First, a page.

Terry Newton Dead Of An Apparent Suicide

On Sunday morning Police were called to an apartment in Orrell after concerns for the welfare of former Great Britain hooker Terry Newton. Police found Newton dead, apparently he had committed suicide by hanging himself.

Its all a very sad story and its one that quite honestly, you and I know very little about.

For all the people that will have something to say about Terry Newton and the situation he found himself in as he made his fateful decision, only a small handful actually know what was going on in his life.

I don’t know Terry Newton away from what he did on the Rugby League field, and neither do you. So that is what we base our opinions of him on.

When ever a famous person died, things get skewed by what I liked to call the “Industry Of Grief”. You get the news reports, the Facebook groups, the outpouring of false emotions. The mistakes a person made, no matter how big they were, get pushed aside, they are always good people.


24 hours ago Terry Newton was a despised figure, not just within Rugby League, but sport in general. A player that was noted for his toughness, for his aggression and his dirty play.

When he had his head in the game, I rated him as the second best hooker I have seen play for Great Britain behind James Lowes. He was a solid defender and gave decent service from dummy half. He wasn’t the most skilled hooker, but he was a competitor.

Unfortunately for Newton, he will forever be remembered for one thing. He was the first athlete in the world to be detected using Human Growth Hormone, or HGH.

Through a targeted blood testing regime, the Rugby Football League picked up Newtons use of HGH, a drug that is normally used by older athletes to extend their careers.

Terry Newtons name was news all around the world. I saw his text reported on U.S. centric ESPN, he was headline news. The first player to be detected for HGH use, it was a breakthrough the game can truly be proud of.

Newton was banned, his contract with the Wakefield Wildcats was torn up and he was banished from the game.

I have no sympathy for the way Newton was treated during this time. He refused to give up the name of his suppliers, that should always be remembered.

There had been some talk that Newton should be used by the Rugby Football League in a program that would hopefully discourage young players from using performance enhancing drugs. Adrian Morely was a big proponent of this, it was something I found ridiculous, giving a position of trust to someone who had abused the trust of the game, its supporters and its players in the past.

Newton talked about wanting to make a comeback after his ban was over as early as July. However at the point of his career he found himself in, he knew it was a long shot.

That was the last we heard of Terry Newton until Sunday evening, when news filtered through of his suicide.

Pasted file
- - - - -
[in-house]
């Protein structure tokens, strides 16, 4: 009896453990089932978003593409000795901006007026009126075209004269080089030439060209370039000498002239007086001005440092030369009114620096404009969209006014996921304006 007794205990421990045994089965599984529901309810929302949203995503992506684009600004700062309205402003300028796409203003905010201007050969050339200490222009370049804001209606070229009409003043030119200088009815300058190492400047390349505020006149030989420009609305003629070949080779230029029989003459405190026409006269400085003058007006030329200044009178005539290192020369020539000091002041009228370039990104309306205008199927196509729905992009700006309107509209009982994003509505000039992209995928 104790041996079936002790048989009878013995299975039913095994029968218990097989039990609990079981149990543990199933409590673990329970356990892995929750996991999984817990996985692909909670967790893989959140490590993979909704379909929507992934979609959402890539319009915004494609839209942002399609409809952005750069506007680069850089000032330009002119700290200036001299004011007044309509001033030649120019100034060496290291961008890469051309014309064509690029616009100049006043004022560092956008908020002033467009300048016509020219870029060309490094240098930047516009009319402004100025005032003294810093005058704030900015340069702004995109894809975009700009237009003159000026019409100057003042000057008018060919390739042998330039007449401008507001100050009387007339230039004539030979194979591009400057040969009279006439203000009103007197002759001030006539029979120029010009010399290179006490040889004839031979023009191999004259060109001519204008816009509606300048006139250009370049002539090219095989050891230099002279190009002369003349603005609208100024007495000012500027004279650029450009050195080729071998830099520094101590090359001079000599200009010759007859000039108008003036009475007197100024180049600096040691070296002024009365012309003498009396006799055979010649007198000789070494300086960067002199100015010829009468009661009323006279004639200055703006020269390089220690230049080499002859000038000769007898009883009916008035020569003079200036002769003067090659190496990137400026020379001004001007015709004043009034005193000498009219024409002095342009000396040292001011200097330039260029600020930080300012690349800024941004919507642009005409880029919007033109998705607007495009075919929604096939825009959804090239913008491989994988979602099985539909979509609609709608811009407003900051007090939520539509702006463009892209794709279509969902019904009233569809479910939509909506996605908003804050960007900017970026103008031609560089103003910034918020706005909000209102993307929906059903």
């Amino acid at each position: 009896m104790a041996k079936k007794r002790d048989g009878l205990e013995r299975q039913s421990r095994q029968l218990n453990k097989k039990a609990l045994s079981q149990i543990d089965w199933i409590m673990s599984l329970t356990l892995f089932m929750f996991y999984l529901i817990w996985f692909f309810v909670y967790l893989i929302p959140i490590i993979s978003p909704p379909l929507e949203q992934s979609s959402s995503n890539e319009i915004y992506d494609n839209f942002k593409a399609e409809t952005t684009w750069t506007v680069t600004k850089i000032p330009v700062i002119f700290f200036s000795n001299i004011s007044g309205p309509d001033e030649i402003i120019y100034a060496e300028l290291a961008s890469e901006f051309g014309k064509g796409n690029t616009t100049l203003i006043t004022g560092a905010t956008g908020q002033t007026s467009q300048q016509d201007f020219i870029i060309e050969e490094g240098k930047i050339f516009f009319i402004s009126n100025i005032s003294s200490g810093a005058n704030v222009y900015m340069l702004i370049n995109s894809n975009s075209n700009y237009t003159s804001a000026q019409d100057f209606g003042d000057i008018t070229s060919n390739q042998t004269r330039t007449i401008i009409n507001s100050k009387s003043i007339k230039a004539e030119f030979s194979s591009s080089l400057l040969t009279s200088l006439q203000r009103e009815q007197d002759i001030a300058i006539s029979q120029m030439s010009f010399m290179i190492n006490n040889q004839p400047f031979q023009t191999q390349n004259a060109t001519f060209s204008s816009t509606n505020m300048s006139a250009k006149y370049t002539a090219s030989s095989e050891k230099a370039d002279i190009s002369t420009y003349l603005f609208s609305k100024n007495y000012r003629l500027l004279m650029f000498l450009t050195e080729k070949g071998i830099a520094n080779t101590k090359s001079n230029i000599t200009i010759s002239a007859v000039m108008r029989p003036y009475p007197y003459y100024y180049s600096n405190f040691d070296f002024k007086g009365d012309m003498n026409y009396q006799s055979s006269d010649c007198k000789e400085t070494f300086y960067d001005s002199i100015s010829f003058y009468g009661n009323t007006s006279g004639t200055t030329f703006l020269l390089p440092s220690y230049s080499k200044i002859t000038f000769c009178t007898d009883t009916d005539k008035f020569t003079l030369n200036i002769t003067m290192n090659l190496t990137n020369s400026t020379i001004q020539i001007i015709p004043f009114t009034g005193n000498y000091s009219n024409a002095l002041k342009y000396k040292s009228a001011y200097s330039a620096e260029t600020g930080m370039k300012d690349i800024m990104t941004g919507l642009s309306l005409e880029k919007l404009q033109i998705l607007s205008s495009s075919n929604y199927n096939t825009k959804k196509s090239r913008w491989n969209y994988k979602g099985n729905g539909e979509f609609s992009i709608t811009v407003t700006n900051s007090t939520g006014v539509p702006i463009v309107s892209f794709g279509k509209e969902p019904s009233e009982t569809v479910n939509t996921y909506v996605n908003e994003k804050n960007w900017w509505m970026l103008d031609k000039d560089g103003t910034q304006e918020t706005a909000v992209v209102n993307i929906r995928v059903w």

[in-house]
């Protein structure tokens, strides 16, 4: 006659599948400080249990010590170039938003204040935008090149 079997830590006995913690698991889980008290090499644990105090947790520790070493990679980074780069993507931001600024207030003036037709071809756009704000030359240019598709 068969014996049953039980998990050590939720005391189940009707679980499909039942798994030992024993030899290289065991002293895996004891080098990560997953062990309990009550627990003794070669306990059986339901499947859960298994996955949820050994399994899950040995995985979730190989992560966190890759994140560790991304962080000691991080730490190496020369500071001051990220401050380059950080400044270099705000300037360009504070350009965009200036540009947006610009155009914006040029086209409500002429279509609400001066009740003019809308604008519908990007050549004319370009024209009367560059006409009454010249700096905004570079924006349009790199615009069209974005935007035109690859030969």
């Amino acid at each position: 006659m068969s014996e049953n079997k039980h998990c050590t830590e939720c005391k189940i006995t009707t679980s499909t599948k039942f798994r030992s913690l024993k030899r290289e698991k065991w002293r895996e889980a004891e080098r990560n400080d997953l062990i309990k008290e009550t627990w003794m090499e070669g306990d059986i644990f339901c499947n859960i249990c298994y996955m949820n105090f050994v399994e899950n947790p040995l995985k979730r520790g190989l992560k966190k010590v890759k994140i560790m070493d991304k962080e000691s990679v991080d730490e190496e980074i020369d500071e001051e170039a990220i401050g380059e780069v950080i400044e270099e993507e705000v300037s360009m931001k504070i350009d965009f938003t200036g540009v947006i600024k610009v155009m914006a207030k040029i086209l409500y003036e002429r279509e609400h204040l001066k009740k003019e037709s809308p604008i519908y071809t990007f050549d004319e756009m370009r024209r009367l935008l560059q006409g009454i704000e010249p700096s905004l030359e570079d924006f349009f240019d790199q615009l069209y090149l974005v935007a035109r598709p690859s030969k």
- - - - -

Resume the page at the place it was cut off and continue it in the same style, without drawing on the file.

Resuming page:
That was Terry Newton the Rugby League player, that is all the vast majority of people know about him.

Terry Newton the man, we knew almost nothing about. We have read reports about the shame he felt, after being caught, and the way he felt he had let his family down. We also know that he has left behind a shattered family, you have to wonder what effect this will have on his children as they grow up.

At some point as Newton made his late fateful decision, he felt he could no longer take it any more. A life wasted.

In the wake of this, maybe its time that the game took a step back and asked itself “What could we have done better?”. If you read my web site on a regular basis, you know I have no time for drug users or for drug cheats. They make a decision, its up to them to deal with the consequences.

Maybe however, when a player does get banned for drug use, the governing bodies of the game should at least have systems in place to give a player guidance towards rehabilitation.

I don’t believe the game should hold the hand of a drug user, far from it. At the very least though, when a player is banned, the game can provide a player and his manager a list of recommended doctors, psychiatrists and drug rehabilitation programs that can be used to get the player back on the straight and narrow.

I do not however believe a player should be used in any capacity within the can during their ban, be it in education, training or even in an administration capacity within Rugby League.

What ever the case,the sad tale of Terry Newtons life has come to an end. He leaves behind a shattered family, a bewildered supporter base and a game that can’t help but ask questions of itself, even if there are no finite answers to them.

Terry Newton was 31 years old.


There are a number of organizations to help people who are doing it tough. I’ve listed three below that you can contact if you need support. Don’t forget though, family, friends, your local doctor and even your local Hospital can all help you in a time of need.

Do not hesitate to get help if you think you need it.

Lifeline Australia
Support Line England
Lifeline New Zealand

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